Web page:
Thursday, June 11

parsley pesto

I've been making a few recipes recently that call for parsley. Please tell me I'm not the only one to have noticed this issue. A recipe calls for, oh maybe a couple tablespoons chopped parsley so I head to the store (NOT out my backdoor....which is another lamentation all together) and buy a formidable BUSHEL of parsley. Granted, it's like 65 cents. But still. I mean, if I put three tablespoons of parsley in three meals a day for a week, I still wouldn't use it all. Good thing it's biodegradable because surely 1 in 3 households across the nation are chunkin' out loads of parsley like it's going out of style.

Then to add insult to injury. I went to the store and utterly forgot that I already had a bale of perfectly good parsley pining away its fate in my vegetable drawer. Oh boy.

So I get home and begin to struggle with two issues: 1. I have parsley coming out my ears. 2. I have tortellini (good and SO easy, by the way) that lacks a sauce. Now granted, tortellini is sometimes eaten without a sauce, or just with an olive oil drizzlish thing, but I thought my skeptic of a husband would be more inclined to try a new pasta if it wasn't just sitting there staring him in the face without some savory looking sauce.

Enter parsley pesto. Taylor likes basil pesto (though he doesn't know it's made with basil) and it's good on everything from sandwiches to pizza to obviously pasta. I thought, well, if there's a pesto looking substance on there, he will probably eat it. AND parsley is an herb so surely I can make pesto out of it. Really, more people should do this because, golly, parsley at your local grocery is very cheap and very .....ominous in quantity.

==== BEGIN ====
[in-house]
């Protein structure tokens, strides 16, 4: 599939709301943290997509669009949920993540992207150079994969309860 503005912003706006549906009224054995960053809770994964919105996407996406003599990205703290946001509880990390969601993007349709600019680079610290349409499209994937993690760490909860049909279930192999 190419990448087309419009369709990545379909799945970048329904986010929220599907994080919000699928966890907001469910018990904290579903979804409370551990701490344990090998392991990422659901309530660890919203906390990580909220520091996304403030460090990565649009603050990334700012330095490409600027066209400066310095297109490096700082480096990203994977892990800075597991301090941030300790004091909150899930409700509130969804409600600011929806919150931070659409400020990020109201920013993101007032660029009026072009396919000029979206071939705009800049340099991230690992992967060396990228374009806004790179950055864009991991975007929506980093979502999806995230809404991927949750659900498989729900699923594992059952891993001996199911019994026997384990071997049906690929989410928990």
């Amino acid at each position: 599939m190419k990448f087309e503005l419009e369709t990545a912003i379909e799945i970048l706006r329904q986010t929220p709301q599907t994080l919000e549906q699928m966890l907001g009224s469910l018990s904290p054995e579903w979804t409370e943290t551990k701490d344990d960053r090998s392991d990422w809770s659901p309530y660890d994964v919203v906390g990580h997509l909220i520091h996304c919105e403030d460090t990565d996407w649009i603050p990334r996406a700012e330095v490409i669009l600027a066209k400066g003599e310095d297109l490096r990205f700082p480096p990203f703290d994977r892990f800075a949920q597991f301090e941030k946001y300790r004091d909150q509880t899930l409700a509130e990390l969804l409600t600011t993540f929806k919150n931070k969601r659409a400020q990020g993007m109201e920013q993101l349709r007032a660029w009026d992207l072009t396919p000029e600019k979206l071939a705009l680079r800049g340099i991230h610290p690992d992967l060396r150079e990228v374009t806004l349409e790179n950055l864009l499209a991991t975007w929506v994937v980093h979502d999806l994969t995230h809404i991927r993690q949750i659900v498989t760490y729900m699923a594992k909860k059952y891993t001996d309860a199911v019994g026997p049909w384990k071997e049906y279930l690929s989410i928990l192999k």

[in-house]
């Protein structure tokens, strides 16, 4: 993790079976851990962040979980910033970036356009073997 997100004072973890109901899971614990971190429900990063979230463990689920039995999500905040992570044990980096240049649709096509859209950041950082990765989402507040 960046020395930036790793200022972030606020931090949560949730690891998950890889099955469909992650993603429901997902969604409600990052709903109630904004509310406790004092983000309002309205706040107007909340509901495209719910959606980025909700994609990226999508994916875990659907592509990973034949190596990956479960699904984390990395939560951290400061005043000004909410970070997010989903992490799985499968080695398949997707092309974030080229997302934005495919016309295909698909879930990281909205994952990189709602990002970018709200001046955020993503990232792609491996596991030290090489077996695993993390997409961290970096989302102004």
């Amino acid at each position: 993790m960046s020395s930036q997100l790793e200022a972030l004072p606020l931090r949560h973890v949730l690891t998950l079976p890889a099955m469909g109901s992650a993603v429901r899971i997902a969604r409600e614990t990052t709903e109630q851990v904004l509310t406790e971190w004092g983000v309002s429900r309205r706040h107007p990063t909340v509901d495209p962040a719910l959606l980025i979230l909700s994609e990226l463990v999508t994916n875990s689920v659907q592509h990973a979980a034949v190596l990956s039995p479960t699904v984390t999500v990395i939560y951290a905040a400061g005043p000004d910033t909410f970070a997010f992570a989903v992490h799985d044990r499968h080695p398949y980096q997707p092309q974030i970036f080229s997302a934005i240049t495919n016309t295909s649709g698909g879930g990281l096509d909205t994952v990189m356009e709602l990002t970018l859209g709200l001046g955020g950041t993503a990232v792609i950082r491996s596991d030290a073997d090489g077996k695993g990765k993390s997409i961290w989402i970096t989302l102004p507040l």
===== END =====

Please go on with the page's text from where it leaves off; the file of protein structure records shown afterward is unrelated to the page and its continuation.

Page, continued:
parsley pesto
{special equippment alert: food processor needed}
5 cups parsley leaves
1 cup to 1 and 1/4 cup finely grated parmesean cheese
1/3 cup pine nuts {see note}
1 garlic clove {see note}
2 T. cracked pepper
1 T. salt
2/3 to 3/4 cup olive oil
Mix it all up in your food processor. Add more olive oil if needed. Will yield about one and fourth cup pesto. I have a small food processor and just added everything incrementally, pulsing in between addtions.

I do not care for the taste of raw garlic. Also pine nuts are MUCH better toasted. If you want to invest a little extra time, I think this will be worth your while. Mince the garlic. Heat skillet on medium heat and add the pine nuts. Cover if your skillet has a lid. Stir every two or three minutes until toasted and delicious smelling. Remove nuts, though I don't think it matters if they stay, and add 1 -2 tablespoons olive oil. Add the garlic and stir often until slighly changed in color and fragrant, about 4 minutes. ...And then start pesto instuctions. If you cook the garlic first, I bet it would be good with two or even three cloves. Raw, I'd say one, or even a dash of garlic powder instead.

So ingenious. Put it on this pizza or make this penne pasta or even this stuffed chicken or cook it on this salmon!

{image belongs to sweetfineday}


  1. Oh yes, Erin, I read this to your grandpa. We both got several chuckles at your story about your parsley pesto creation! Way to go, Sweetie!

  2. Ha! Erin that is so funny you just mentioned that about parsley because I am currently in the same dilemma. I have thought about the parsley I have had in my refrigerator every single day this week, and how I only bought it for ONE recipe- chicken salad! Can they not put it in the small plastic containers like they do with rosemary and mint? Sheesh!